The European Union has decided to further promote a scientific discipline that underpins modern technologies in
healthcare, energy, security as well as environmental protection, by setting up a joint research programme in
metrology. While it might not be one of the best-known science disciplines, metrology, which focuses on exact
measurements of physical and technological units, yields results that are vital for the development of new
technologies and consequently for Europe's competitiveness.
"In this discipline, strategic coordination is absolutely essential. Today, European research in metrology is fragmented", said Jana Reinišová, Deputy Permanent Representative of the Czech Republic to the EU and head of the team which brokered the deal between the Member States and MEPs. "And yet metrology has a fundamental impact not only on the competitiveness of the EU's economy, but also a direct impact on people's lives", added Reinišová.
Metrology is of key importance in a number of sectors, such as the manufacturing of precision medical instruments and diagnostic technologies. It is also the cornerstone of the development of nanotechnologies, which are already widely used in textiles, cosmetics, packing technologies and detergents. In the energy sector, it contributes to efficient and sustainable use of resources, and in the area of environmental protection, it helps develop cutting-edge monitoring technologies. Last but not least, in the field of security, in addition to other uses, metrology helps detect harmful substances.
The compromise negotiated by the Czech Presidency and the European Parliament, was approved by the Member States at the Permanent Representatives Committee (Coreper I) on Tuesday 7 April. The EP will now confirm the agreement by a vote in the plenary and the whole procedure will be formally rounded off by ministers of the EU Member States. The proposal is expected to come into force before the end of this year.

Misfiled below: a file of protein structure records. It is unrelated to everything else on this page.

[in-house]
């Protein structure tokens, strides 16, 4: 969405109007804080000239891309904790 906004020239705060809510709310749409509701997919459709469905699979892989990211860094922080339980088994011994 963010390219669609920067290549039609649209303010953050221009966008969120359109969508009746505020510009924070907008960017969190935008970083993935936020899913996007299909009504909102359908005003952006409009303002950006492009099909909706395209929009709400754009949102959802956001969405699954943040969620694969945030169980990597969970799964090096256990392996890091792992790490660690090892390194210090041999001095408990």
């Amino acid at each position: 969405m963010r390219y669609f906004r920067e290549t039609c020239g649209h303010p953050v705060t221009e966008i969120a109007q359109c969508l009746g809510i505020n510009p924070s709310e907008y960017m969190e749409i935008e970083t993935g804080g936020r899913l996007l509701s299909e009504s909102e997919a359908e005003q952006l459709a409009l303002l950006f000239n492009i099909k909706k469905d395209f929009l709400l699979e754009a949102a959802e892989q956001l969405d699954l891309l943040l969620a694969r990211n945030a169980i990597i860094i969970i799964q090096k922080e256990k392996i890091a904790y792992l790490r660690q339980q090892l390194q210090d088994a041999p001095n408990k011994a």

The EMRP programme will bring together 22 national metrology programmes of the EU Member States and associated countries to the Framework Programme 7 for research and technology development. Half of its EUR 400 million budget will be provided by the participating countries and the other half will be covered by the EU budget. The funds will be distributed among science projects.
The European Commission submitted the proposal for a decision on the participation by the Community in a European metrology research and development programme undertaken by several Member States in early December 2008. The programme will be set up on the basis of Article 169 of the Treaty establishing the European Community, which provides for the participation of the Community in joint research programmes undertaken by Member States.Mgr. Tomáš Bouška
Spokesperson of the MEYS for CZ PRES
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